A C++ Platform for the Evolution of Trade Networks
AbstractThis paper presents a general C++ platform for the implementation of a trade network game (TNG) that combines evolutionary game play with preferential partner selection. In the TNG, successive generations of resource constrained traders choose and refuse trade partners on the basis of continually updated expected payoffs, engage in risky trades modelled as two-person games, and evolve their trade strategies over time. The modular design of the TNG platform facilitates experimentation with alternative specifications for market structure, trade partner matching, trading, expectation formation, and trade strategy evolution. The TNG platform can be used to study the evolutionary implications of these specifications at three different levels: individual trader attributes, trade network formation, and social welfare. Citation Copyright 1999 by Kluwer Academic Publishers.
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Bibliographic InfoArticle provided by Society for Computational Economics in its journal Computational Economics.
Volume (Year): 14 (1999)
Issue (Month): 1-2 (October)
Other versions of this item:
- David MCFADZEAN & Leigh TESFATSION, 1996. "A C++ Platform For The Evolution Of Trade Networks," Economic Report 39, Iowa State University Department of Economics.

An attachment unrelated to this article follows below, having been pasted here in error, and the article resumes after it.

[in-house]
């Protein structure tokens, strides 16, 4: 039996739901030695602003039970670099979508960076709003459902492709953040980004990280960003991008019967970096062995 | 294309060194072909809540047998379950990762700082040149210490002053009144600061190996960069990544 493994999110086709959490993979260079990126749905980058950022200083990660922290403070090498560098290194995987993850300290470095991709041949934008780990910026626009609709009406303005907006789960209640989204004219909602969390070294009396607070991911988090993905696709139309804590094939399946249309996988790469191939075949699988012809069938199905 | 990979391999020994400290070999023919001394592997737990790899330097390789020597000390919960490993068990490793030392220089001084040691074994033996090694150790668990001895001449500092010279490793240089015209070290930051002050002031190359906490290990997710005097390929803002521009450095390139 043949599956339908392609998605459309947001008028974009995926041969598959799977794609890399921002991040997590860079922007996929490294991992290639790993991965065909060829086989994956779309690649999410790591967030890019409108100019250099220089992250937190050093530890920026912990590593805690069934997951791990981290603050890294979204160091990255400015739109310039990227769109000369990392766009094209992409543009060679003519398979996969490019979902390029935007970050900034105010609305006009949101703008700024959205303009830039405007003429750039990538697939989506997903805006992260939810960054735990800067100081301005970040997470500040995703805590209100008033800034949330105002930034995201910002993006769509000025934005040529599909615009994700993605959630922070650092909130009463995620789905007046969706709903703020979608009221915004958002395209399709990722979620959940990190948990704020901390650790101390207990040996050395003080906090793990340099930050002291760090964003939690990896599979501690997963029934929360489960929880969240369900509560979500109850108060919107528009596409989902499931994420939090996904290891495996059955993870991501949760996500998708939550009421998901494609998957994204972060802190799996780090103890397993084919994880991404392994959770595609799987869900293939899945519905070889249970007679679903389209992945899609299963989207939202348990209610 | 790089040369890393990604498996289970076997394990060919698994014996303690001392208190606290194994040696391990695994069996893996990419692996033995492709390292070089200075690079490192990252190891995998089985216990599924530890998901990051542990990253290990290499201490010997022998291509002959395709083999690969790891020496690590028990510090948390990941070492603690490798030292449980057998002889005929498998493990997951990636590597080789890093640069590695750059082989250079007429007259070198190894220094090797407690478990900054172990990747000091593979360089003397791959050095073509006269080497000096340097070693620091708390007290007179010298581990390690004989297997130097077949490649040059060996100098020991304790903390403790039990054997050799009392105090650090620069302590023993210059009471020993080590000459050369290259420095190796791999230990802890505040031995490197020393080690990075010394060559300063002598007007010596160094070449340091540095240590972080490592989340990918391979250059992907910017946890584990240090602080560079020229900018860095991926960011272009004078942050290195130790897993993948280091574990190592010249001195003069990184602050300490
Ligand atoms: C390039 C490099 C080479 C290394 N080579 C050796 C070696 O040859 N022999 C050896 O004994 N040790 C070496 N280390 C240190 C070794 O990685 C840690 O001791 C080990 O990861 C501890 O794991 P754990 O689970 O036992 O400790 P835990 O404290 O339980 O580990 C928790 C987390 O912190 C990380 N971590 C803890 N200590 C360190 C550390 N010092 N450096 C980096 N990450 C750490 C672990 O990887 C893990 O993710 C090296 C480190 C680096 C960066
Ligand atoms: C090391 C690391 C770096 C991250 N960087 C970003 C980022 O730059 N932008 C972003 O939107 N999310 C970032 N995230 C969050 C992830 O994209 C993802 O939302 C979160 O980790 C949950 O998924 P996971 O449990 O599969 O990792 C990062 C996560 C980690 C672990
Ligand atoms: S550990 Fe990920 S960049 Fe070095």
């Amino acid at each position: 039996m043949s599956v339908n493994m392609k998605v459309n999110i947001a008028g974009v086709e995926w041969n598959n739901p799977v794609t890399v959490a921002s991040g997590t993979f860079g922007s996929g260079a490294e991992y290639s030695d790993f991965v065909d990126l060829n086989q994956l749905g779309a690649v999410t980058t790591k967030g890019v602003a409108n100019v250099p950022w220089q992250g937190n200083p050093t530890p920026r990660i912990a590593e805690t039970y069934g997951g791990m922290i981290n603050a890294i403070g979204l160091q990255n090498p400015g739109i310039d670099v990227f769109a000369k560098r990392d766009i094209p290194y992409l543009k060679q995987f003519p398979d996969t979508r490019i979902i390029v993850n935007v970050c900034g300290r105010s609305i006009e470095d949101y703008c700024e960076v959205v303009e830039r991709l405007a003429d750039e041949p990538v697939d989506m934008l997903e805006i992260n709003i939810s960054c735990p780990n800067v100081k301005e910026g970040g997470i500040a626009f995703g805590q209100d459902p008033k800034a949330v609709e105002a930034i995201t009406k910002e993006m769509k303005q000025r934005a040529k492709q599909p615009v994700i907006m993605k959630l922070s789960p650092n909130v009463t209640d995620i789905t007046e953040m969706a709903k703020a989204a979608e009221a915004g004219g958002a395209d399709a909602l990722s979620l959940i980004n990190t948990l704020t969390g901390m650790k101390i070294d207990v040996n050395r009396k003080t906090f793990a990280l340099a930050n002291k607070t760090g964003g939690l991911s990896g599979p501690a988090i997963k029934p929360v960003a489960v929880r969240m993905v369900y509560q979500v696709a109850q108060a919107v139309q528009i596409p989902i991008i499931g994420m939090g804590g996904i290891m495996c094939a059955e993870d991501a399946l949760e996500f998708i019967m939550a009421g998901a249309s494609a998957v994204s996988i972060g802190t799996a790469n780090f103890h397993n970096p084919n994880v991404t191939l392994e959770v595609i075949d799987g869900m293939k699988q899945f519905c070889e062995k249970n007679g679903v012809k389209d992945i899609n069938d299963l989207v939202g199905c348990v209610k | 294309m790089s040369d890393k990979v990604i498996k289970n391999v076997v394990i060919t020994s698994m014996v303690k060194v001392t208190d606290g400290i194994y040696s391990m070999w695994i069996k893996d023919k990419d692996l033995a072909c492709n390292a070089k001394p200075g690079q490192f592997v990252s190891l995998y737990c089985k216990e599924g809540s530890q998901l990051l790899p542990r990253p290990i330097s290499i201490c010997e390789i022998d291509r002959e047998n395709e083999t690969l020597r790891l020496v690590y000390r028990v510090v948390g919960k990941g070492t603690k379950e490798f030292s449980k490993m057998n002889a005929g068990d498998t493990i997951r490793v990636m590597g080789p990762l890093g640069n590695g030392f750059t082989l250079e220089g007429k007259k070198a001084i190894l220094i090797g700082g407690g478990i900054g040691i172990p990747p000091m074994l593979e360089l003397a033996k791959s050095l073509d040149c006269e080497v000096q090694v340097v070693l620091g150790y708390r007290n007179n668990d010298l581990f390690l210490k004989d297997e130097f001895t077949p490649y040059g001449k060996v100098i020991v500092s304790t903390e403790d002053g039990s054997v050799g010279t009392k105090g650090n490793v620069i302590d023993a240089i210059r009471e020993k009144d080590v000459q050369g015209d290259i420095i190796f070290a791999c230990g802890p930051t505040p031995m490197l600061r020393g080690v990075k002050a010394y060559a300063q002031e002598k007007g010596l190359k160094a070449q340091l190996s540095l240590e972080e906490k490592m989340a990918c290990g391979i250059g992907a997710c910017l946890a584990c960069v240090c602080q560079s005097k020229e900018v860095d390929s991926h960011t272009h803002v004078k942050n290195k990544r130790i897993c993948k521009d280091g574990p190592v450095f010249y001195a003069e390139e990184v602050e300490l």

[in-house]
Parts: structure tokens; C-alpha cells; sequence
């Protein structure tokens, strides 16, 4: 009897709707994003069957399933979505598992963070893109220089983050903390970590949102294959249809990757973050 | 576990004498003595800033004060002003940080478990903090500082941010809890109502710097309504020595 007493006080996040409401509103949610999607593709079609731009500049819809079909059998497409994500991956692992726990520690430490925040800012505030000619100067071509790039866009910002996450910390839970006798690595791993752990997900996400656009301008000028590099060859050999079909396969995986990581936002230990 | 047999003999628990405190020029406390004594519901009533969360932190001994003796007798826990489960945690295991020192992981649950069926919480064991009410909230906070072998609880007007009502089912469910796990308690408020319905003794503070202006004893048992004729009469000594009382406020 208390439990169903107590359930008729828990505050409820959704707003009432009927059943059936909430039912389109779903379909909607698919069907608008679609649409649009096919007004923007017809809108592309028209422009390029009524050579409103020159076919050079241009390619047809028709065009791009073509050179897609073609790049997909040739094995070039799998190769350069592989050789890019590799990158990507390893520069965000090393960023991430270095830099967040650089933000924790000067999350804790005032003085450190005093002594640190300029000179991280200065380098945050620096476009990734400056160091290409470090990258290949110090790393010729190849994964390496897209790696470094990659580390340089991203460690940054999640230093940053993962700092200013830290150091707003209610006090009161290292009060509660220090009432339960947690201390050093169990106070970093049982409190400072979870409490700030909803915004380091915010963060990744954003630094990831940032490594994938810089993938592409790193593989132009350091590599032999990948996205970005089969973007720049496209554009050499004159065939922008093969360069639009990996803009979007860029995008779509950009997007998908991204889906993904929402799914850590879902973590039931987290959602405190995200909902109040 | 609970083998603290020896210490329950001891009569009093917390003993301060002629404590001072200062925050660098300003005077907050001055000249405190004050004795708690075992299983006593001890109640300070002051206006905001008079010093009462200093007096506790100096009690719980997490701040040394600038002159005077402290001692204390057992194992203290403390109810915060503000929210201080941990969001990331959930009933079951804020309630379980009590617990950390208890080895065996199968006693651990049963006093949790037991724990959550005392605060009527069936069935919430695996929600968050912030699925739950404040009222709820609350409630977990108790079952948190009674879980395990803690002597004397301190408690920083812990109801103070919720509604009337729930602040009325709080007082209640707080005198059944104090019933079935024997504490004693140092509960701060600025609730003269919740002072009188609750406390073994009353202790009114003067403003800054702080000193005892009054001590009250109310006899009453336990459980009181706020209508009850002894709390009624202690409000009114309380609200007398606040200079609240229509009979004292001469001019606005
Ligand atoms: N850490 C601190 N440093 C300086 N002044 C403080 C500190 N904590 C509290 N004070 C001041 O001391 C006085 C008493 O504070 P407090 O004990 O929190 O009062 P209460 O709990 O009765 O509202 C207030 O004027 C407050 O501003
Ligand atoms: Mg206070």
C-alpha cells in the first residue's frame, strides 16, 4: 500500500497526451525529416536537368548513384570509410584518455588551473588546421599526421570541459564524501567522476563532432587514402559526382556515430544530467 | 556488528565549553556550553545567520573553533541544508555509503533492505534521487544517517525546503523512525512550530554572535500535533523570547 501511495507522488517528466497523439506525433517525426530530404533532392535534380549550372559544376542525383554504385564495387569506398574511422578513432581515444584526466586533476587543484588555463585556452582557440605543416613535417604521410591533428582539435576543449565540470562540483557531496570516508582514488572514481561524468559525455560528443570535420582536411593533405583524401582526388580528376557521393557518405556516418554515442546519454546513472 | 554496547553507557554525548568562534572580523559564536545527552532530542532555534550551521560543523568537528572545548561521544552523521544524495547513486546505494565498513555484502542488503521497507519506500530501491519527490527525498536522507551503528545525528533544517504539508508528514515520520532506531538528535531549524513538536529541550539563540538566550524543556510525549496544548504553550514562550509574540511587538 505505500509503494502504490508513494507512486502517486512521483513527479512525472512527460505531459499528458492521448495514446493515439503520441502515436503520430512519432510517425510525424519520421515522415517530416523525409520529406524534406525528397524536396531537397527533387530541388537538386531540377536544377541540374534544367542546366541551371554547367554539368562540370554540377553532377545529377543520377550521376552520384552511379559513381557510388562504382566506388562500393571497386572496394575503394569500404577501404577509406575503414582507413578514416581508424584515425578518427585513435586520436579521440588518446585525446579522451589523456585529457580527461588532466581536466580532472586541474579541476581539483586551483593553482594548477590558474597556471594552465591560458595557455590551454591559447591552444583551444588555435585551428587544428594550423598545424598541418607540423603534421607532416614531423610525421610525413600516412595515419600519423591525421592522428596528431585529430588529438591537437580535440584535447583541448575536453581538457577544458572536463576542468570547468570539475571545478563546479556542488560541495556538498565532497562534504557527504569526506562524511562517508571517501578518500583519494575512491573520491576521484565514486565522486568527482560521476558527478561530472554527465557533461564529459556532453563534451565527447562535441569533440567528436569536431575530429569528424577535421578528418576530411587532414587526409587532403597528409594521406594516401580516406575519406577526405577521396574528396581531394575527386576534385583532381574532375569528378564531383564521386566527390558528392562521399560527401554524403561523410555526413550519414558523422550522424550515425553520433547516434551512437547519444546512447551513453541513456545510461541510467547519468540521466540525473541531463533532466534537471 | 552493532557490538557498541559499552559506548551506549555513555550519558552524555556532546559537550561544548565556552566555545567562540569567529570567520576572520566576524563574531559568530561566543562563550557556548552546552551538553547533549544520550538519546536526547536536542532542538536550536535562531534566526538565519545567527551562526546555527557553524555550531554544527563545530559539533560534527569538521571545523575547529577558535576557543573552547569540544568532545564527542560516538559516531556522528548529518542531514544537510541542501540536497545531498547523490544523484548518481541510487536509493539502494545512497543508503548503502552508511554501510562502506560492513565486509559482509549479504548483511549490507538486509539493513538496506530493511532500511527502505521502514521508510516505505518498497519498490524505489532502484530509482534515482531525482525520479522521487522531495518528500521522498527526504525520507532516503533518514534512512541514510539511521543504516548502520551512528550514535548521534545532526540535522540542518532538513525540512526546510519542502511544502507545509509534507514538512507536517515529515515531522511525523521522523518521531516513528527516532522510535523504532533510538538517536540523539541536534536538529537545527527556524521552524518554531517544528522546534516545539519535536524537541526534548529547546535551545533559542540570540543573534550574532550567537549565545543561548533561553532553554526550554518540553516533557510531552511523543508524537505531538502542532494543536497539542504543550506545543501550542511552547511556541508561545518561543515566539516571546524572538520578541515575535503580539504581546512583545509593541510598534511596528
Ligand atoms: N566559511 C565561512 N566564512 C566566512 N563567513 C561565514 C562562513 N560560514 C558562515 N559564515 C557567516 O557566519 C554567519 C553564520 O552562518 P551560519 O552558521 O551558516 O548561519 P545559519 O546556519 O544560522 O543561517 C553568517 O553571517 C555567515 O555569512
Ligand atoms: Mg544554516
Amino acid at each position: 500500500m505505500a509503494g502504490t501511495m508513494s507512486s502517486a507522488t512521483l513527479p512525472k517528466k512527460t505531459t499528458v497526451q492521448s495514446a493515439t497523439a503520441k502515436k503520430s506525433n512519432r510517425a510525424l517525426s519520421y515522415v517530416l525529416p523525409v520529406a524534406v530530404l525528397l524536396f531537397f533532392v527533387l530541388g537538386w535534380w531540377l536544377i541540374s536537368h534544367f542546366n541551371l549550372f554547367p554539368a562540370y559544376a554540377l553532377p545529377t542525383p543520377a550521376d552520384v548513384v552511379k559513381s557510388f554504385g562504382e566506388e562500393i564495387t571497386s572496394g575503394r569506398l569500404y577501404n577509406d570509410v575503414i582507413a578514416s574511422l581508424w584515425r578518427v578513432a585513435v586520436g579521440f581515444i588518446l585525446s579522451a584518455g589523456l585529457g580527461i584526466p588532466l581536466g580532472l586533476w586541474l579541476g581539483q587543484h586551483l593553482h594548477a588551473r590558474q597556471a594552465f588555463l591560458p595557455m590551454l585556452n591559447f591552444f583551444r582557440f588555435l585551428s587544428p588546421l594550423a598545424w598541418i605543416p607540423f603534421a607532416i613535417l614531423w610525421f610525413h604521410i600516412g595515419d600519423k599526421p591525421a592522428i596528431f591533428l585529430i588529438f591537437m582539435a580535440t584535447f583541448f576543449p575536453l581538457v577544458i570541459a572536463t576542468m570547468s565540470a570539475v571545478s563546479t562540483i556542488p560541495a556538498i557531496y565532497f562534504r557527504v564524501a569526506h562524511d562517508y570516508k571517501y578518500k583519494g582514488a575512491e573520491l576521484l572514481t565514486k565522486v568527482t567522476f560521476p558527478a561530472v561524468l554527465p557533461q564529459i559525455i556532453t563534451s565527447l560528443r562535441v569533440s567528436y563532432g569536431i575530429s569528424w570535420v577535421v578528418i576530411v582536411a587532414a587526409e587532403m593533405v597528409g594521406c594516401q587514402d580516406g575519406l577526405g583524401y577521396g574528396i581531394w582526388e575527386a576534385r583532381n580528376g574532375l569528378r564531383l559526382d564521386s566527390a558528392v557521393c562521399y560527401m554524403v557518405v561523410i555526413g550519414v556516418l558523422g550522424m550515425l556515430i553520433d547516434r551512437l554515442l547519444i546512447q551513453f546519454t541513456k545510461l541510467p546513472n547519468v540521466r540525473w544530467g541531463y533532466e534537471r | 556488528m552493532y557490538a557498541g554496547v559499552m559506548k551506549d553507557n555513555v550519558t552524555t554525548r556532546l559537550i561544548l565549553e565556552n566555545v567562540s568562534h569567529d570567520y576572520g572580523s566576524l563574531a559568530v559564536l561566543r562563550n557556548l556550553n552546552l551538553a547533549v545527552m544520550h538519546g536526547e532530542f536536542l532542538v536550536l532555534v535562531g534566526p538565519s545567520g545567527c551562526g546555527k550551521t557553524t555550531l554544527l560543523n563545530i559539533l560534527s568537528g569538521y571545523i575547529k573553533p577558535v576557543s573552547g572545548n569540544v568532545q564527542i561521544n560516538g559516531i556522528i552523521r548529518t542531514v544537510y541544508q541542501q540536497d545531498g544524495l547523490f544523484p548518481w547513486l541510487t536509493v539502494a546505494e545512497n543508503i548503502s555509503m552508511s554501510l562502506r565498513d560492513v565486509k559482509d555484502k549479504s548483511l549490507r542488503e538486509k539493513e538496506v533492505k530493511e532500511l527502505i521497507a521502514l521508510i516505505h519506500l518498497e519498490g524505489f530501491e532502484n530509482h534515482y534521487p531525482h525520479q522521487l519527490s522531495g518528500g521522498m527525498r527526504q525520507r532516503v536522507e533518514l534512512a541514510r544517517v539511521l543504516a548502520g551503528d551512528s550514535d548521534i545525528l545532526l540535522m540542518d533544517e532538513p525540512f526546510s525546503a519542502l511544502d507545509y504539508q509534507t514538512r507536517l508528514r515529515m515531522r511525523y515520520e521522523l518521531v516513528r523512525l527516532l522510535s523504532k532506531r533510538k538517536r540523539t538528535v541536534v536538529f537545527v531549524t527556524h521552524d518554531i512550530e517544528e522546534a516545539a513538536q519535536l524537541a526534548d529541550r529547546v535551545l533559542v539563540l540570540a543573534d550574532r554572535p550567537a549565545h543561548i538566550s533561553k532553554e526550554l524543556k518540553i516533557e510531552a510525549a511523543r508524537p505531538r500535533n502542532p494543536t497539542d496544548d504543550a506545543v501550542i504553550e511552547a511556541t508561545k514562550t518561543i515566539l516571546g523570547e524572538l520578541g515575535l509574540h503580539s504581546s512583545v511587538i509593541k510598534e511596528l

- McFadzean, David & Tesfatsion, Leigh S., 1999. "A C++ Platform for the Evolution of Trade Networks," Staff General Research Papers 1639, Iowa State University, Department of Economics.
- C6 - Mathematical and Quantitative Methods - - Mathematical Methods; Programming Models; Mathematical and Simulation Modeling
- D - Microeconomics
- L1 - Industrial Organization - - Market Structure, Firm Strategy, and Market Performance
- L2 - Industrial Organization - - Firm Objectives, Organization, and Behavior
Please report citation or reference errors to , or , if you are the registered author of the cited work, log in to your RePEc Author Service profile, click on "citations" and make appropriate adjustments.:
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Game Theory and Information
9501002, EconWPA, revised 20 Jan 1995.
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